The Marilynne Robinson Paragraph That Helped Dina Nayeri Handle Loss

More

Reading a passage about the unresolved desire to fill the empty spaces in a life helped the author of A Teaspoon of Earth and Sea understand her own grief over missing loved ones.

byheart_dinanayeri.jpg
Doug McLean

By Heart is a series in which authors share and discuss their all-time favorite passages in literature.

Dina Nayeri's debut novel A Teaspoon of Earth and Sea explores the stories that spring up to explain the absence of the missing. Saba, a young Iranian girl obsessed with America, collects forbidden artifacts of Western culture: She keeps a faded Life magazine from 1971 with articles in it about Harvard and Chromacolor film and tries to memorize the lyrics to Bob Dylan's "Mr. Tambourine Man." When her mother and sister inexplicably disappear, she imagines that they have gone to America. As she grows older, she keeps her family's missing women alive through a long-held, robust fantasy about their dream life in the States.

Her own family spread between continents, Nayeri knows how long-term absence can become a crushing kind of presence. When I asked her to select a favorite passage from literature, she chose a paragraph from Marilynne Robinson's 1980 debut novel Housekeeping—a luminous meditation on how our memories of people lost and missed and passed, with time, take on a kind of bodily life.

Dina Nayeri is a graduate of the Iowa Writers' Workshop, where she was a Truman Capote fellow. Her work appears in Granta New Voices, Salon, Glamour, and other magazines.


Dina Nayeri: In Farsi there is a common saying: "Your place is empty." We tell it to loved ones when describing pleasurable experiences they've missed. "It was a delicious meal—your place was empty." "I've missed you—I'm keeping your place empty." Given our natural instinct for drama, we Iranians cherish the concept of a physical space kept waiting.

I used to think this was a way to honor the missing. Now I think it's a way to make the suffering last. Years ago I got married and my father, who lives in Isfahan, tried to get a visa to come to my wedding in Massachusetts. We believed until the last minute that he would find a way, and so he had a place setting, a meal served, a wedding favor with his name. In the end he was literally represented by an empty space. Seeing it from across the room heightened the pain in my chest to a delicious kind of excruciation—a secret bruise on my happiest day. Now, though my marriage is over—a new kind of open space—I often think of that empty chair.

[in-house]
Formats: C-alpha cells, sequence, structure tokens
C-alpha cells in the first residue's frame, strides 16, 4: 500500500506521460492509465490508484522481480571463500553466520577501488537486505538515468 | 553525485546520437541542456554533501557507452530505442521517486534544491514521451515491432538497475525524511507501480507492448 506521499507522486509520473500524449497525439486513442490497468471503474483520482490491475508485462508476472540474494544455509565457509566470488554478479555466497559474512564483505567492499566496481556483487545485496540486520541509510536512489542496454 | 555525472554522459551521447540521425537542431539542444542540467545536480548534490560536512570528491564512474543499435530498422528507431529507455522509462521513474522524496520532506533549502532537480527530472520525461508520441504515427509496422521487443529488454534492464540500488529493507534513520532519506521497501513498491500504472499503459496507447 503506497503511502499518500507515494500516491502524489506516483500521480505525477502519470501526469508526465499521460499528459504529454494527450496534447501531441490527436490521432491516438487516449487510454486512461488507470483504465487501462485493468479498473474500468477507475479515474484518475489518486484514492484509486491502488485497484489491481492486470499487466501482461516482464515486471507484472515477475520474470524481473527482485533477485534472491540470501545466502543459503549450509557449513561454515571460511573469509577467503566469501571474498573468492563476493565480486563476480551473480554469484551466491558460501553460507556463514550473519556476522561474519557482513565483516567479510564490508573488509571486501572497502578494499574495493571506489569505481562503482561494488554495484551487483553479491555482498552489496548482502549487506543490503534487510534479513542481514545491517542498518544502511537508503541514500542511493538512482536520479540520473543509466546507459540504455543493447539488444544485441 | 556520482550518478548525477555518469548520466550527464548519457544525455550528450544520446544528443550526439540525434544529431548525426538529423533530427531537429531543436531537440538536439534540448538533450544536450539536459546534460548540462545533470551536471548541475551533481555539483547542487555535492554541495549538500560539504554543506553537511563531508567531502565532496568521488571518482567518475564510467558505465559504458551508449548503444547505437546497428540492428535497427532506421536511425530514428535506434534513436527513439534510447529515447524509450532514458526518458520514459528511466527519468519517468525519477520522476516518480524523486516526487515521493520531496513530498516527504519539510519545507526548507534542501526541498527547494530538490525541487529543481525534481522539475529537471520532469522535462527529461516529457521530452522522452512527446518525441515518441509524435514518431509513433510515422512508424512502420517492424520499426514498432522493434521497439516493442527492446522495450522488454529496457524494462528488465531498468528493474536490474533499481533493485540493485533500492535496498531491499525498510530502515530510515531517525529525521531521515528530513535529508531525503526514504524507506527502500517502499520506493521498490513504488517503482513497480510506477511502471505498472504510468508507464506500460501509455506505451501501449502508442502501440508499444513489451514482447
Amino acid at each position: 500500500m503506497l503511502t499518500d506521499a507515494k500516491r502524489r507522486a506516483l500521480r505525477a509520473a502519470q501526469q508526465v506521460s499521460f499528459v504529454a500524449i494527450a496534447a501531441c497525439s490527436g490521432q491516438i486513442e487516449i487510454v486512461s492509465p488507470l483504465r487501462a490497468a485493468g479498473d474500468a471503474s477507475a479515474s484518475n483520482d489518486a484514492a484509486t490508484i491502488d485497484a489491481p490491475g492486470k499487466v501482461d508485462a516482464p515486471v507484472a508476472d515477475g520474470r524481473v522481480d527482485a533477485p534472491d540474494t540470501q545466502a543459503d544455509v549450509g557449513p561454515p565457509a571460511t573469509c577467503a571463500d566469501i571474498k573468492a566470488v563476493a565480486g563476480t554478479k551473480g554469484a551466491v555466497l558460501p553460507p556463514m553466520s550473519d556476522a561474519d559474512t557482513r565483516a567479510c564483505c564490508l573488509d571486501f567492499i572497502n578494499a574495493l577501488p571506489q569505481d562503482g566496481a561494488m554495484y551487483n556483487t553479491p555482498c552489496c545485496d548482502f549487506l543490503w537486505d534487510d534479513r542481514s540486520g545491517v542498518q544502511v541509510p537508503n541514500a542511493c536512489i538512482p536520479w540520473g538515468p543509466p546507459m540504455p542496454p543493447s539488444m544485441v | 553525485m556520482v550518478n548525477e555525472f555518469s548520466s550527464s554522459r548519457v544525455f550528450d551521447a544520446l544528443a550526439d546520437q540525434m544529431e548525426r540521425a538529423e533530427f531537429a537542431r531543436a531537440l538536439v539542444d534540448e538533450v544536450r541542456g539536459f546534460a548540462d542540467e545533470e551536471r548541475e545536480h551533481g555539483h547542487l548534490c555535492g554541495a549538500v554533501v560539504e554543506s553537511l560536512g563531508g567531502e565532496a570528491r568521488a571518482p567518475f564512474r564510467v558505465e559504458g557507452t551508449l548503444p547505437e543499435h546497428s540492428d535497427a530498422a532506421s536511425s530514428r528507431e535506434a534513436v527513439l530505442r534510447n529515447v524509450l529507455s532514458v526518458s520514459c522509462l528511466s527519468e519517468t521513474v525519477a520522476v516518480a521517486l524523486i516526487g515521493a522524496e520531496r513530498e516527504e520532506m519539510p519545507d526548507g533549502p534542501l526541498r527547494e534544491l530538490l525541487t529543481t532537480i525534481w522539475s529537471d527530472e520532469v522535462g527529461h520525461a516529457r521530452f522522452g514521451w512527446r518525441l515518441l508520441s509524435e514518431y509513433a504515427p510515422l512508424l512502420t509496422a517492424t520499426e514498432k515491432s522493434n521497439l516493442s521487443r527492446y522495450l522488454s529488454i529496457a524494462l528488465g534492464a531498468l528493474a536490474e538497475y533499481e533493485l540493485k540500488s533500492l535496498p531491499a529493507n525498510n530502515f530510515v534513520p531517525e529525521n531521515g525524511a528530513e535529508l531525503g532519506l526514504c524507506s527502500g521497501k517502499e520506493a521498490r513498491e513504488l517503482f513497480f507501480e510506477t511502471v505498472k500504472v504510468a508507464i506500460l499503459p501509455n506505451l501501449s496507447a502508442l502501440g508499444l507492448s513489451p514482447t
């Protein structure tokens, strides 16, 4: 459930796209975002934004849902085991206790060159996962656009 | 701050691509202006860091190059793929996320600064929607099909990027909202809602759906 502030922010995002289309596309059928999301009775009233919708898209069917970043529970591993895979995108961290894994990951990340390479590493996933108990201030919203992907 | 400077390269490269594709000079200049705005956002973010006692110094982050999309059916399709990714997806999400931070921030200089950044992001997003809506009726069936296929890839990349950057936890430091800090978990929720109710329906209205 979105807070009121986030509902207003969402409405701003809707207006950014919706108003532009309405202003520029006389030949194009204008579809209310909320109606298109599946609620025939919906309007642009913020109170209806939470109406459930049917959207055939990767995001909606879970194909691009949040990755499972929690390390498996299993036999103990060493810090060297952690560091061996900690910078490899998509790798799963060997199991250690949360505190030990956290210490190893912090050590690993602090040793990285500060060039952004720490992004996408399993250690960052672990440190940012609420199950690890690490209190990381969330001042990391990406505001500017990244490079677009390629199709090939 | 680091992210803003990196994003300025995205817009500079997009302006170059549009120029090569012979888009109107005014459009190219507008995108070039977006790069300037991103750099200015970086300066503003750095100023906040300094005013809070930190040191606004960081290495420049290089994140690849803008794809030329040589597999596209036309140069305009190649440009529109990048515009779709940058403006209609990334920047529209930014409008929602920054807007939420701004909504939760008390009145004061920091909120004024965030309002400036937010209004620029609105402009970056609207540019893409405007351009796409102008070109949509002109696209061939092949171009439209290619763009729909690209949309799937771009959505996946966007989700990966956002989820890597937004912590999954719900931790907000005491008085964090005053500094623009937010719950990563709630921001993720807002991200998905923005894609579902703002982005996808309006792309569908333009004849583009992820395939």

When I got to this quote, I stopped. I read it, crying, a dozen times. I thought: This is why we keep a space waiting.

It seems to have made its way into my first novel. I didn't set off with that intention, of course, but it happened that as I was working on my "Caspian Sea book," the empty chairs in my life began to add up. I had just reached my thirties and yet, it seemed, I had barely experienced real loss. I didn't know how to fix myself. I was bad at suffering and squirmed under the weight of it. I read and read, trying to find an answer, and the book that finally soothed was Marilynne Robinson's Housekeeping. Strangely, by the time I discovered her writing, I had already packed my bags for the Iowa Writers Workshop, where she teaches. When I finally picked up her marvelous novel, I was sitting alone in a dark, ground-floor room of a tiny Iowa City inn, and I badly needed a balm. And then I read:

There is so little to remember of anyone—an anecdote, a conversation at a table. But every memory is turned over and over again, every word, however chance, written in the heart in the hope that memory will fulfill itself, and become flesh, and that the wanderers will find a way home, and the perished, whose lack we always feel, will step through the door finally and stroke our hair with dreaming habitual fondness not having meant to keep us waiting long.

When I got to this quote, I stopped. I read it, crying, a dozen times. I thought: This is why we keep a space waiting, and why we force ourselves to look at it ... It's about keeping the memory and the longing so sharp that by some mystical force the space can close.

"...every word, however chance, written in the heart in the hope that memory will fulfill itself, and become flesh..."

An absurd and beautiful hope.

Jump to comments
Presented by

Joe Fassler is a writer based in Brooklyn. His fiction has appeared in The Boston Review, and he regularly interviews authors for The Lit Show. In 2011, his reporting for TheAtlantic.com was a finalist for a James Beard Foundation Award in Journalism.

Get Today's Top Stories in Your Inbox (preview)

What's the Number One Thing We Could Do to Improve City Life?

A group of journalists, professors, and non-profit leaders predict the future of livable, walkable cities


Elsewhere on the web

Join the Discussion

After you comment, click Post. If you’re not already logged in you will be asked to log in or register. blog comments powered by Disqus

Video

Adventures in Legal Weed

Colorado is now well into its first year as the first state to legalize recreational marijuana. How's it going? James Hamblin visits Aspen.

Video

What Makes a Story Great?

The storytellers behind House of CardsandThis American Life reflect on the creative process.

Video

Tracing Sriracha's Origin to Thailand

Ever wonder how the wildly popular hot sauce got its name? It all started in Si Racha.

Video

Where Confiscated Wildlife Ends Up

A government facility outside of Denver houses more than a million products of the illegal wildlife trade, from tigers and bears to bald eagles.

Video

Is Wine Healthy?

James Hamblin prepares to impress his date with knowledge about the health benefits of wine.

Video

The World's Largest Balloon Festival

Nine days, more than 700 balloons, and a whole lot of hot air

Writers

Up
Down

More in Entertainment

Just In